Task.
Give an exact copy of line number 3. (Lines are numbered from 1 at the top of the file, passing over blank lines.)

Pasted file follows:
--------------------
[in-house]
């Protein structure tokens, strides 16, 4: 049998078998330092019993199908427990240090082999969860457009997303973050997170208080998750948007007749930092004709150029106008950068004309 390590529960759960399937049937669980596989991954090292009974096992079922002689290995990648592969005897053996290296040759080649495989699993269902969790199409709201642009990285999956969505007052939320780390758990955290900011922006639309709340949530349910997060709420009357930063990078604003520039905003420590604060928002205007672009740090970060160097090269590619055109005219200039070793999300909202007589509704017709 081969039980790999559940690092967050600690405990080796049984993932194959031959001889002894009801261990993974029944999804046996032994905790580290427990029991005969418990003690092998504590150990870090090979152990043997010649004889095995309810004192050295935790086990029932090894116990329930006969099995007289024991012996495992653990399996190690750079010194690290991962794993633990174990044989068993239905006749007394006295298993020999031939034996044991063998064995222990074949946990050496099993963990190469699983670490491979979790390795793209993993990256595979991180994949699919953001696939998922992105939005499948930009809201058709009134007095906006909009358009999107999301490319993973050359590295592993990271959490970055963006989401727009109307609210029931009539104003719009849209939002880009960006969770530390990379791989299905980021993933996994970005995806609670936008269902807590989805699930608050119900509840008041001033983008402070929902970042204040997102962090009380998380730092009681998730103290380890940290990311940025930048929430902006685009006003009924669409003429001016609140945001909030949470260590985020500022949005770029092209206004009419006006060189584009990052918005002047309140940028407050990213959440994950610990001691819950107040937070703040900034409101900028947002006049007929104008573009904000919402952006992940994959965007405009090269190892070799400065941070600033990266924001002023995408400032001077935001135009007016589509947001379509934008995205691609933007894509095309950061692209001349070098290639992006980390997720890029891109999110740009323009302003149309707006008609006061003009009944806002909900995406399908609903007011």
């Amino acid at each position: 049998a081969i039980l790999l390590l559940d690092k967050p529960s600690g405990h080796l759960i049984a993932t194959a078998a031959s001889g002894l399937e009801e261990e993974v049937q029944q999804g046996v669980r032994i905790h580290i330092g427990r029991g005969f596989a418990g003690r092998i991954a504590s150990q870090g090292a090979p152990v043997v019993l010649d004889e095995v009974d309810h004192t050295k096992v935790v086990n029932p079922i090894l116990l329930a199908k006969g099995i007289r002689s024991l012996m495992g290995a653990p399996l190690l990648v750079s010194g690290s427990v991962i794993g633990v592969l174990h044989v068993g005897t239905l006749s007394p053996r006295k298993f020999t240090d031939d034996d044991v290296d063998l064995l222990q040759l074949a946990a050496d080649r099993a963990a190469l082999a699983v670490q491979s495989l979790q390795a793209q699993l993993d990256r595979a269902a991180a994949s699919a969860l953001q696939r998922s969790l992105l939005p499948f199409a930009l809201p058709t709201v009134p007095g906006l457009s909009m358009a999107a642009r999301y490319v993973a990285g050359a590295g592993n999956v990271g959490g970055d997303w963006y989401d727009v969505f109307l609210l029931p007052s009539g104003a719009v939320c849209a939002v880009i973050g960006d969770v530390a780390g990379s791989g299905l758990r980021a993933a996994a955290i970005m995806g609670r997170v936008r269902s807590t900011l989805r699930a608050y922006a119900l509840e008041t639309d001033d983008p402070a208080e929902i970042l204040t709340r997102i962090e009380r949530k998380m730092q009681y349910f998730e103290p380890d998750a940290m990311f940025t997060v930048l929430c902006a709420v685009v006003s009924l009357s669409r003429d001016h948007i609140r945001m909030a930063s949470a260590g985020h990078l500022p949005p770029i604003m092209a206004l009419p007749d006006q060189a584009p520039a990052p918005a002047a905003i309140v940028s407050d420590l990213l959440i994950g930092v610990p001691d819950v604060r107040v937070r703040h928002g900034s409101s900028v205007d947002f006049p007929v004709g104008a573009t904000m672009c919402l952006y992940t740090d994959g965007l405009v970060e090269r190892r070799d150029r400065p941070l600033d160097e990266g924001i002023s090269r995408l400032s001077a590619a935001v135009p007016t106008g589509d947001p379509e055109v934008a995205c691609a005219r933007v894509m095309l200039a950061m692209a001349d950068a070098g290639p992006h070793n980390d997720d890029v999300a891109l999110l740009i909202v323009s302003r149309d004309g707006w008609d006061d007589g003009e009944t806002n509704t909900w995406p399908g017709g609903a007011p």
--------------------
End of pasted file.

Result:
């Amino acid at each position: 049998a081969i039980l790999l390590l559940d690092k967050p529960s600690g405990h080796l759960i049984a993932t194959a078998a031959s001889g002894l399937e009801e261990e993974v049937q029944q999804g046996v669980r032994i905790h580290i330092g427990r029991g005969f596989a418990g003690r092998i991954a504590s150990q870090g090292a090979p152990v043997v019993l010649d004889e095995v009974d309810h004192t050295k096992v935790v086990n029932p079922i090894l116990l329930a199908k006969g099995i007289r002689s024991l012996m495992g290995a653990p399996l190690l990648v750079s010194g690290s427990v991962i794993g633990v592969l174990h044989v068993g005897t239905l006749s007394p053996r006295k298993f020999t240090d031939d034996d044991v290296d063998l064995l222990q040759l074949a946990a050496d080649r099993a963990a190469l082999a699983v670490q491979s495989l979790q390795a793209q699993l993993d990256r595979a269902a991180a994949s699919a969860l953001q696939r998922s969790l992105l939005p499948f199409a930009l809201p058709t709201v009134p007095g906006l457009s909009m358009a999107a642009r999301y490319v993973a990285g050359a590295g592993n999956v990271g959490g970055d997303w963006y989401d727009v969505f109307l609210l029931p007052s009539g104003a719009v939320c849209a939002v880009i973050g960006d969770v530390a780390g990379s791989g299905l758990r980021a993933a996994a955290i970005m995806g609670r997170v936008r269902s807590t900011l989805r699930a608050y922006a119900l509840e008041t639309d001033d983008p402070a208080e929902i970042l204040t709340r997102i962090e009380r949530k998380m730092q009681y349910f998730e103290p380890d998750a940290m990311f940025t997060v930048l929430c902006a709420v685009v006003s009924l009357s669409r003429d001016h948007i609140r945001m909030a930063s949470a260590g985020h990078l500022p949005p770029i604003m092209a206004l009419p007749d006006q060189a584009p520039a990052p918005a002047a905003i309140v940028s407050d420590l990213l959440i994950g930092v610990p001691d819950v604060r107040v937070r703040h928002g900034s409101s900028v205007d947002f006049p007929v004709g104008a573009t904000m672009c919402l952006y992940t740090d994959g965007l405009v970060e090269r190892r070799d150029r400065p941070l600033d160097e990266g924001i002023s090269r995408l400032s001077a590619a935001v135009p007016t106008g589509d947001p379509e055109v934008a995205c691609a005219r933007v894509m095309l200039a950061m692209a001349d950068a070098g290639p992006h070793n980390d997720d890029v999300a891109l999110l740009i909202v323009s302003r149309d004309g707006w008609d006061d007589g003009e009944t806002n509704t909900w995406p399908g017709g609903a007011p």